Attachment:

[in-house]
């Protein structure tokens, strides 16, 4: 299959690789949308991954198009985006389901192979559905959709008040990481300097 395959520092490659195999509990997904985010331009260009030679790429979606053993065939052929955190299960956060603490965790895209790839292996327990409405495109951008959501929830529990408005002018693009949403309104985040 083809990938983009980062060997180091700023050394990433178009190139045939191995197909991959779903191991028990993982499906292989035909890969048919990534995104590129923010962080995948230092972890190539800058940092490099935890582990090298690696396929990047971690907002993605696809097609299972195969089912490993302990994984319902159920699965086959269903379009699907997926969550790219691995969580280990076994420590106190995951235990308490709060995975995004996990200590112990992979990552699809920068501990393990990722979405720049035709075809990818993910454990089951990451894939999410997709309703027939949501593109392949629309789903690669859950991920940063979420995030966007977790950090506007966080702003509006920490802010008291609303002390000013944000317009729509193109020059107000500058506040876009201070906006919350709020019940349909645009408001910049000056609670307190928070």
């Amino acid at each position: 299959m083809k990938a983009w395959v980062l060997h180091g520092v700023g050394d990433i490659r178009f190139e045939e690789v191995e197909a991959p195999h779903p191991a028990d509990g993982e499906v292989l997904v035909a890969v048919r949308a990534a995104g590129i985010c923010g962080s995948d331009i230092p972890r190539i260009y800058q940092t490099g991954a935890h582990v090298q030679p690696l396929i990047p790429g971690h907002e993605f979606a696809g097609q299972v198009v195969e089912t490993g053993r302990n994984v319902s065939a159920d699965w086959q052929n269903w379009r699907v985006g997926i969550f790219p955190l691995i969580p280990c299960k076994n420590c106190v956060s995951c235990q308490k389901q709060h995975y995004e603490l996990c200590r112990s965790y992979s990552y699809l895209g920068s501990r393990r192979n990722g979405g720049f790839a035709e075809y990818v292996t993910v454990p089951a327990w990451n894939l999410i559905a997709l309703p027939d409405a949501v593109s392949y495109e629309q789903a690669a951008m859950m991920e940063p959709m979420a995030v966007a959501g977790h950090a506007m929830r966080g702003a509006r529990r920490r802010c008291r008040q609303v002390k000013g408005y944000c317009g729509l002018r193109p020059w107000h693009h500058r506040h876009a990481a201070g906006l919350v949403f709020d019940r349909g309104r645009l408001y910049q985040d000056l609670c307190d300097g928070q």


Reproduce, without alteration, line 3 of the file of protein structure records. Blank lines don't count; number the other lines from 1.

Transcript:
């Amino acid at each position: 299959m083809k990938a983009w395959v980062l060997h180091g520092v700023g050394d990433i490659r178009f190139e045939e690789v191995e197909a991959p195999h779903p191991a028990d509990g993982e499906v292989l997904v035909a890969v048919r949308a990534a995104g590129i985010c923010g962080s995948d331009i230092p972890r190539i260009y800058q940092t490099g991954a935890h582990v090298q030679p690696l396929i990047p790429g971690h907002e993605f979606a696809g097609q299972v198009v195969e089912t490993g053993r302990n994984v319902s065939a159920d699965w086959q052929n269903w379009r699907v985006g997926i969550f790219p955190l691995i969580p280990c299960k076994n420590c106190v956060s995951c235990q308490k389901q709060h995975y995004e603490l996990c200590r112990s965790y992979s990552y699809l895209g920068s501990r393990r192979n990722g979405g720049f790839a035709e075809y990818v292996t993910v454990p089951a327990w990451n894939l999410i559905a997709l309703p027939d409405a949501v593109s392949y495109e629309q789903a690669a951008m859950m991920e940063p959709m979420a995030v966007a959501g977790h950090a506007m929830r966080g702003a509006r529990r920490r802010c008291r008040q609303v002390k000013g408005y944000c317009g729509l002018r193109p020059w107000h693009h500058r506040h876009a990481a201070g906006l919350v949403f709020d019940r349909g309104r645009l408001y910049q985040d000056l609670c307190d300097g928070q």